To: <>, <>, <> and others

Date : 26.02.2019


  1. Grievance Officer,

Plot No. 391, Udyog Vihar, Phase – III,

The Times of India

Gurgaon, Haryana 122016, India

Ph: 0124-4518550

  1. The Chief Editor, Times of India, Mumbai
  2. The Editor, Times of India, Chennai
  3. Grievances Redressal Officer, Times of India, Chennai
  4. The Editor, Times of India, Madurai
  5. Grievances Redressal Officer, Times of India, Madurai

Dear Sirs,

We Beach Minerals Producers Association (BMPA) established in the year 1995, to make the Manufacturers & Employees of the beach minerals (atomic minerals) industry join hands for common issues and organize them through a common platform to develop Beach Minerals (Atomic Minerals) Industries. There are 61 nos of Beach Mineral Mining Leases, which are functioning under the guidance of this Association. The efficient and valuable guidance of the Association, lead to bring our country as largest producer of Garnet in the World.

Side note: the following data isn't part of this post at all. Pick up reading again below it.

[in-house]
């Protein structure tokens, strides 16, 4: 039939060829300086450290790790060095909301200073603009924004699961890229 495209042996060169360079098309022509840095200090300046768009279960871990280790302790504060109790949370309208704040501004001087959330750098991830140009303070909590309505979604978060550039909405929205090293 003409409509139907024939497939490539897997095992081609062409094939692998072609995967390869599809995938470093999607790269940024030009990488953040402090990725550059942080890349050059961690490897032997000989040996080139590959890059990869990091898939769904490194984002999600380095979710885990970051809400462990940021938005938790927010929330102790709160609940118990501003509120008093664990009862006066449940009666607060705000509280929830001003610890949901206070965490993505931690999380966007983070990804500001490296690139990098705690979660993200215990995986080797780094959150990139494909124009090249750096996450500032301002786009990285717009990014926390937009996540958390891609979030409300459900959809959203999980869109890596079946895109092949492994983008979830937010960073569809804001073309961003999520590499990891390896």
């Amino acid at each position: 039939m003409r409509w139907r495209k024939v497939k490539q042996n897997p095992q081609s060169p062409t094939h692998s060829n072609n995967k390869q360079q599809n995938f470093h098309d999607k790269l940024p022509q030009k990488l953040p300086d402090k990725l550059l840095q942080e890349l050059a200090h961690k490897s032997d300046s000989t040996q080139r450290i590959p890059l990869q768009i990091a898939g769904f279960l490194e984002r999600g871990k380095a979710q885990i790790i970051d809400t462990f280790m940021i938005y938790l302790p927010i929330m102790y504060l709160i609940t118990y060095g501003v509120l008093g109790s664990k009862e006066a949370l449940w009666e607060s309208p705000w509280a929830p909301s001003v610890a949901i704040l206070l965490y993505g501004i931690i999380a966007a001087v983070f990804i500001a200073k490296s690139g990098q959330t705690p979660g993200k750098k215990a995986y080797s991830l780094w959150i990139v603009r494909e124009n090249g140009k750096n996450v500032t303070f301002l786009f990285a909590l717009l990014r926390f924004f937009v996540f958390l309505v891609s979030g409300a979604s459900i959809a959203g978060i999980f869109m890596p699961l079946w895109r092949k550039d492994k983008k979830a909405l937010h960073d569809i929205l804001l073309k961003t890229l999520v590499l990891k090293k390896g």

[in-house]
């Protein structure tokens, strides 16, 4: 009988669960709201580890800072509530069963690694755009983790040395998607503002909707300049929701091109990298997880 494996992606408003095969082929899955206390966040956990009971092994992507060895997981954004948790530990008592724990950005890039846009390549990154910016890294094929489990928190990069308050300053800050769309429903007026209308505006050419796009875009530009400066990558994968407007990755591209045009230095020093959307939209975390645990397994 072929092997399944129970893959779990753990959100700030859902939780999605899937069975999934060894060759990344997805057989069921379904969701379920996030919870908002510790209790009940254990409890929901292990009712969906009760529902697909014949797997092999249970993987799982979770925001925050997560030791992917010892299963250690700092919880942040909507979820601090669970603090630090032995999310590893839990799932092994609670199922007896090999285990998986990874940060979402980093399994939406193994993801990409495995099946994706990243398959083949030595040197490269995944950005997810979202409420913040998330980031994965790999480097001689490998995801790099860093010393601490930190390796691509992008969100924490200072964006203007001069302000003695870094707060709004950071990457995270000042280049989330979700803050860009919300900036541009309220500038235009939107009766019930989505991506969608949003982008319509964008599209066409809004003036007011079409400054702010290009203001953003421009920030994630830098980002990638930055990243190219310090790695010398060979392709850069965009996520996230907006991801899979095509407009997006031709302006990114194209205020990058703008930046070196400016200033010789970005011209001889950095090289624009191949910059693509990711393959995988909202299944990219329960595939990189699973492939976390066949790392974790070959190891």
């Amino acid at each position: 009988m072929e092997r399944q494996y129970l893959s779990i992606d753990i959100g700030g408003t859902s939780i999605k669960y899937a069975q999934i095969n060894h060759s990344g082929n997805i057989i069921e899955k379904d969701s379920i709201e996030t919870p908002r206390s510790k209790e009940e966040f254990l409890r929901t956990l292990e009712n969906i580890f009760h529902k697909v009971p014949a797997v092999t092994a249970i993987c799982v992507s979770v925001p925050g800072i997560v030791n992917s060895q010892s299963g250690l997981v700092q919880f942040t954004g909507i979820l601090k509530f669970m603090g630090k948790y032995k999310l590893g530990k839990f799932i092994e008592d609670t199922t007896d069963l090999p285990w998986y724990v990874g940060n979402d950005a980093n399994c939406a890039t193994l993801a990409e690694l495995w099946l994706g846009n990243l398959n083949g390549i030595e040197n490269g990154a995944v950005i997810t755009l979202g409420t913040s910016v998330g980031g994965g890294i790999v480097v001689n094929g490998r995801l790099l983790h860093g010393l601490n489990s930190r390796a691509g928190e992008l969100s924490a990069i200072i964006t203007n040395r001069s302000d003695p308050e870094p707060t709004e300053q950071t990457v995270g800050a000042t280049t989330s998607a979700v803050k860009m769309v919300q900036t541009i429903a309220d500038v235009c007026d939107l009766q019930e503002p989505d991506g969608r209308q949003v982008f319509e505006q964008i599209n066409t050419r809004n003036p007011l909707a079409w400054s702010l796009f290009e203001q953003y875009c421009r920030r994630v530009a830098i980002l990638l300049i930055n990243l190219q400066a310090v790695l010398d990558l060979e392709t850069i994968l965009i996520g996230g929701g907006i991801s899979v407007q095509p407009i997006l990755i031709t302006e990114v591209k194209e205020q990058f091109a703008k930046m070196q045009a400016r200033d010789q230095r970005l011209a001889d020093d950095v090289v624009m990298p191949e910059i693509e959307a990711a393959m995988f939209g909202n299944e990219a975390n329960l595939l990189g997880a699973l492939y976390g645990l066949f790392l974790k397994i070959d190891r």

Today we have gone through an article has published in your esteemed Newspaper wherein “Private Firms jolted by Beach Sand Mining Ban” have been reported by your reporter with baseless evidences and to prejudice the judiciary. This has been reported by your reporter Mr. K. Antony Xavier.